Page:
Students and Clients from the 2017 Tech & Innovation in Government course. 

Students and Clients from the 2017 Tech & Innovation in Government course. 

This Harvard Kennedy School field class seeks to give students hands on experience to equip them with the tech and innovation skills to tackle real problems in government.

The last five years have seen the founding and growth of national digital services units (e.g. Government Digital Services in the U.K., and the U.S. Digital Services) and municipal tech and innovation units (e.g. Boston and Philadelphia's Offices of New Urban Mechanics). The scope and ambition of these efforts vary, but they center around making government better with a focus on understanding user needs, making iterative improvements, and using modern technology.

Separated into five teams, students will work closely with a government client to research an important user problem, develop user stories, rapidly design and build prototypes, user-test, and if relevant, develop a plan for the project to continue.  Student teams will also make actionable recommendations to their clients, based on what they have learned during the research and prototyping phases.  

Clients for Spring 2017 are the City of Boston, Commonwealth of Massachusetts, U.S. Department of Veterans Affairs, and U.S. Department of the Treasury.

Demo Day

You’re invited to see the final class presentations of the Harvard Kennedy School’s 2017 Technology and Innovation Class. 

  • When: Friday, April 28 at 2:00 pm 
  • Where: 1 Brattle Street, Room 402, Cambridge, MA
  • To attend, RSVP here

Teaching Team

Nick Sinai is an Adjunct Lecturer in Public Policy at the Harvard Kennedy School. Nick came to Harvard from the White House, where he was U.S. Deputy CTO. Nick is a Venture Partner at Insight Venture Partners. Nick is the head instructor of DPI-663.

Angel Quicksey is a student at the Harvard Kennedy School and the Harvard Graduate School of Design. Angel is the course assistant of DPI-663, and helped design the class.

Chante Lantos-Swett is a student at the Harvard Kennedy School. She took the inaugural DPI-663 course last Spring working with the City of Boston. She is now a course assistant.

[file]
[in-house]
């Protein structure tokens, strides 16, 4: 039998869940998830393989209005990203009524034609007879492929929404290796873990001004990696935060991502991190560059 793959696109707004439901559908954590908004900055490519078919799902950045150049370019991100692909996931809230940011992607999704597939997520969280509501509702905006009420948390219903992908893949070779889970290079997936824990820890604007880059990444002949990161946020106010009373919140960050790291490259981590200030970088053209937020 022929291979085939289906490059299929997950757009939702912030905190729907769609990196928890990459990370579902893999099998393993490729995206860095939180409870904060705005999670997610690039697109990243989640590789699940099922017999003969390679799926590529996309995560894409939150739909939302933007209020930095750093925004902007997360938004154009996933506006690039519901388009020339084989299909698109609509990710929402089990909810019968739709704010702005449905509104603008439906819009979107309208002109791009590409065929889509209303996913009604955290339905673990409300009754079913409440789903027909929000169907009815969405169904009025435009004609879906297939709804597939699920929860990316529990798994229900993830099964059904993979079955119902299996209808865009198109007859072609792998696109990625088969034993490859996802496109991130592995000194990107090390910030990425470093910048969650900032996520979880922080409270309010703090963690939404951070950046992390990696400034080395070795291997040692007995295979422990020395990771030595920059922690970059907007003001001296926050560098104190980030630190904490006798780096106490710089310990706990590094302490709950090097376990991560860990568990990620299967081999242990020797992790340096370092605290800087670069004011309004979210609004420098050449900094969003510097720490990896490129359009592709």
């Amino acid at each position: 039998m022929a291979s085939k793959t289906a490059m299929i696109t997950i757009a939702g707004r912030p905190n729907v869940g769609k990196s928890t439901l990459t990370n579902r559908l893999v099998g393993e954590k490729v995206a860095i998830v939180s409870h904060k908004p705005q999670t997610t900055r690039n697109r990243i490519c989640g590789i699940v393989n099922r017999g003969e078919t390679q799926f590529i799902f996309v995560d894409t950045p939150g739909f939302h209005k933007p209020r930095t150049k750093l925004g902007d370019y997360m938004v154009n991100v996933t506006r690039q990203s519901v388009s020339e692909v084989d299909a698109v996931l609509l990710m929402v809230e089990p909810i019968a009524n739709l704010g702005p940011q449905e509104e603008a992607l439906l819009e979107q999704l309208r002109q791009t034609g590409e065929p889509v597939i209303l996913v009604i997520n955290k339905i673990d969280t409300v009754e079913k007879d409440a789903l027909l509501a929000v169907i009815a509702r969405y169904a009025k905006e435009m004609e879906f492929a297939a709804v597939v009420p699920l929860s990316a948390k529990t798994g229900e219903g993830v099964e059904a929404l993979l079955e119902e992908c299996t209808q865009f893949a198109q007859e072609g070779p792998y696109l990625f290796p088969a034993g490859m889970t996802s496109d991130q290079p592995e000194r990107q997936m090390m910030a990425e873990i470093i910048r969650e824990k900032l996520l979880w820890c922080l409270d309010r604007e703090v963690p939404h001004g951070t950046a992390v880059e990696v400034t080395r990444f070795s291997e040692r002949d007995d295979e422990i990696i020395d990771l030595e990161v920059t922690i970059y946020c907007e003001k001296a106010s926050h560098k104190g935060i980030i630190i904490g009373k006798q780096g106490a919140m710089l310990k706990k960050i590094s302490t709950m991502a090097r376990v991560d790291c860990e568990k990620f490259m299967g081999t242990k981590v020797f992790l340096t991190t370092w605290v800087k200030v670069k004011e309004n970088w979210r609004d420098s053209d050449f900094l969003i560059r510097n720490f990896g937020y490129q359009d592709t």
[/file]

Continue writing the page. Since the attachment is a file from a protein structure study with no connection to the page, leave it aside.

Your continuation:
Guest Lecturers

Mary Ann Brody is currently completing a tour of duty as a researcher for the United States Digital Service (USDS) at the White House. Mary Ann is a user research lead with the team where she has scaled an agile user research program from the ground up.  Before USDS, Mary Ann worked as a UX research manager to bridge the gap in public health and technology.

Dana Chisnell is co-director of the Center for Civic Design, an independent researcher at UsabilityWorks, and is co-author of Handbook of Usability Testing Second Edition focused on usability in the public sector, having completed work on ballot design and the social web.

Marina Martin served as the Chief Technology Officer of the Department of Veterans Affairs from July 2013 to January 2017, where she built the first agency United States Digital Service team. She was formerly Senior Advisor to US CTO Todd Park and as part of the inaugural class of 18 Presidential Innovation Fellows, Marina served as the first Entrepreneur-in-Residence at the US Department of Education.

Erie Meyer is a founding member of the U.S. Digital Service, a new team working to transform how federal government works for the American people. Previously, Erie worked on President Obama’s Open Data Initiatives in the White House, and served on the implementation team for the new Consumer Financial Protection Bureau (CFPB), where she worked to create a system to collect consumer complaints about financial products and services.

Ryan Panchadsaram is an Entrepreneur-in-Residence at KPCB. Previously, he was U.S. Deputy Chief Technology Officer, where he helped launched the U.S. Digital Service, implement the Open Data Executive Order and re-launch Ryan was part the crisis response team that rescued Previously, Ryan co-founded Pipette, (acquired by, and has worked in product roles at Microsoft and